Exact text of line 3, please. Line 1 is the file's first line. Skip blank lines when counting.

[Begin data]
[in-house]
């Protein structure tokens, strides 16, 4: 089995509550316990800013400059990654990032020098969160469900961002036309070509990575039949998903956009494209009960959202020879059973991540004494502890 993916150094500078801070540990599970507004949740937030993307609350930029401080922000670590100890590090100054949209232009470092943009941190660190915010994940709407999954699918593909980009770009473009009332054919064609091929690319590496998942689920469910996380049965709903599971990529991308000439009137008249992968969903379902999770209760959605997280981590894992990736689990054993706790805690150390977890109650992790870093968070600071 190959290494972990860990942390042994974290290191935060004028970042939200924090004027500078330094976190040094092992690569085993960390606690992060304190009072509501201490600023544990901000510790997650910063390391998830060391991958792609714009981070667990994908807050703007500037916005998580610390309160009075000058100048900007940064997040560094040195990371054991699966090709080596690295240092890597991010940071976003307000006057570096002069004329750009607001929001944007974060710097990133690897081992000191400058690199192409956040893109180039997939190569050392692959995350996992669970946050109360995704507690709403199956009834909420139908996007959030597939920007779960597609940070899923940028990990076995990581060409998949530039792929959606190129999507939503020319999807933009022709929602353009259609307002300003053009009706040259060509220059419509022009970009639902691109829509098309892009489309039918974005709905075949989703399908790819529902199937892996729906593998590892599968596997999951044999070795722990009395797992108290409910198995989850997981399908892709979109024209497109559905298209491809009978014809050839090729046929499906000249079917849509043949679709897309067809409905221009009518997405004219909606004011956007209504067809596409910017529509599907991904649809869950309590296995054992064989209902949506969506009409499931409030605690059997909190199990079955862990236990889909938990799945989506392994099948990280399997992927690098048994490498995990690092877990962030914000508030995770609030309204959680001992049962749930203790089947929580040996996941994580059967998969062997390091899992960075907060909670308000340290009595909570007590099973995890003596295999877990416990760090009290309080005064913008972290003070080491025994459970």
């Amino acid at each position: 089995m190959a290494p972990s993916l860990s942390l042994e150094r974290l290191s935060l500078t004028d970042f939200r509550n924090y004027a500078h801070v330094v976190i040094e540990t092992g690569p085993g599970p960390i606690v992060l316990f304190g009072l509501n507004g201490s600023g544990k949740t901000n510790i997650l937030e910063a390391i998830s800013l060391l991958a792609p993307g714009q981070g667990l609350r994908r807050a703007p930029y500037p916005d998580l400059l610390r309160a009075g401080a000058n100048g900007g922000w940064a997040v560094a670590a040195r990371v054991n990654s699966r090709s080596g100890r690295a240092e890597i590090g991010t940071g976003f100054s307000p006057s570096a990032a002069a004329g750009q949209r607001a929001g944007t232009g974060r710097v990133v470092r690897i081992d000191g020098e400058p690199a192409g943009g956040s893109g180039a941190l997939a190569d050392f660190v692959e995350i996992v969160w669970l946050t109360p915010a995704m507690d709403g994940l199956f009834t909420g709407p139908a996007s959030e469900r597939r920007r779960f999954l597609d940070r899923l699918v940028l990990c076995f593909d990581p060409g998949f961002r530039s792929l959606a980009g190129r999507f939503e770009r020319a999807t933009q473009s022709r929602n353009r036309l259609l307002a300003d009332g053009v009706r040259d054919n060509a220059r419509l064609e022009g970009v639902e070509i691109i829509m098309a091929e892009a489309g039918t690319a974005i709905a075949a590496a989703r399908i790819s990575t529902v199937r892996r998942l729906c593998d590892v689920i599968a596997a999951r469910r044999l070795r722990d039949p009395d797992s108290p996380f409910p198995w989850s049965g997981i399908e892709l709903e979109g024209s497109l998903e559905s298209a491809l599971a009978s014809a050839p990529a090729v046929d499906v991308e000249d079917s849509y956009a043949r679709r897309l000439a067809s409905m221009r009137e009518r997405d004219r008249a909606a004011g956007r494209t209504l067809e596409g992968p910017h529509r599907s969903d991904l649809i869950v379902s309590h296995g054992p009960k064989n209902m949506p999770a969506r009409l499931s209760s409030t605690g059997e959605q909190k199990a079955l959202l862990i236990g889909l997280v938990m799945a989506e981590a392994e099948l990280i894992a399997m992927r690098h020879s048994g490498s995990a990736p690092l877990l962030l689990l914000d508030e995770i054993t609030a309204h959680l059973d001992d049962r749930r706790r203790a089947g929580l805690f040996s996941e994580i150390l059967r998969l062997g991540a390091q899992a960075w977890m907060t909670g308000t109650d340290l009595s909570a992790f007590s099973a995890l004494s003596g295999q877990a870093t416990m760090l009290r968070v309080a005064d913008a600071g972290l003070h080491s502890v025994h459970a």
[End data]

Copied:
């Amino acid at each position: 089995m190959a290494p972990s993916l860990s942390l042994e150094r974290l290191s935060l500078t004028d970042f939200r509550n924090y004027a500078h801070v330094v976190i040094e540990t092992g690569p085993g599970p960390i606690v992060l316990f304190g009072l509501n507004g201490s600023g544990k949740t901000n510790i997650l937030e910063a390391i998830s800013l060391l991958a792609p993307g714009q981070g667990l609350r994908r807050a703007p930029y500037p916005d998580l400059l610390r309160a009075g401080a000058n100048g900007g922000w940064a997040v560094a670590a040195r990371v054991n990654s699966r090709s080596g100890r690295a240092e890597i590090g991010t940071g976003f100054s307000p006057s570096a990032a002069a004329g750009q949209r607001a929001g944007t232009g974060r710097v990133v470092r690897i081992d000191g020098e400058p690199a192409g943009g956040s893109g180039a941190l997939a190569d050392f660190v692959e995350i996992v969160w669970l946050t109360p915010a995704m507690d709403g994940l199956f009834t909420g709407p139908a996007s959030e469900r597939r920007r779960f999954l597609d940070r899923l699918v940028l990990c076995f593909d990581p060409g998949f961002r530039s792929l959606a980009g190129r999507f939503e770009r020319a999807t933009q473009s022709r929602n353009r036309l259609l307002a300003d009332g053009v009706r040259d054919n060509a220059r419509l064609e022009g970009v639902e070509i691109i829509m098309a091929e892009a489309g039918t690319a974005i709905a075949a590496a989703r399908i790819s990575t529902v199937r892996r998942l729906c593998d590892v689920i599968a596997a999951r469910r044999l070795r722990d039949p009395d797992s108290p996380f409910p198995w989850s049965g997981i399908e892709l709903e979109g024209s497109l998903e559905s298209a491809l599971a009978s014809a050839p990529a090729v046929d499906v991308e000249d079917s849509y956009a043949r679709r897309l000439a067809s409905m221009r009137e009518r997405d004219r008249a909606a004011g956007r494209t209504l067809e596409g992968p910017h529509r599907s969903d991904l649809i869950v379902s309590h296995g054992p009960k064989n209902m949506p999770a969506r009409l499931s209760s409030t605690g059997e959605q909190k199990a079955l959202l862990i236990g889909l997280v938990m799945a989506e981590a392994e099948l990280i894992a399997m992927r690098h020879s048994g490498s995990a990736p690092l877990l962030l689990l914000d508030e995770i054993t609030a309204h959680l059973d001992d049962r749930r706790r203790a089947g929580l805690f040996s996941e994580i150390l059967r998969l062997g991540a390091q899992a960075w977890m907060t909670g308000t109650d340290l009595s909570a992790f007590s099973a995890l004494s003596g295999q877990a870093t416990m760090l009290r968070v309080a005064d913008a600071g972290l003070h080491s502890v025994h459970a």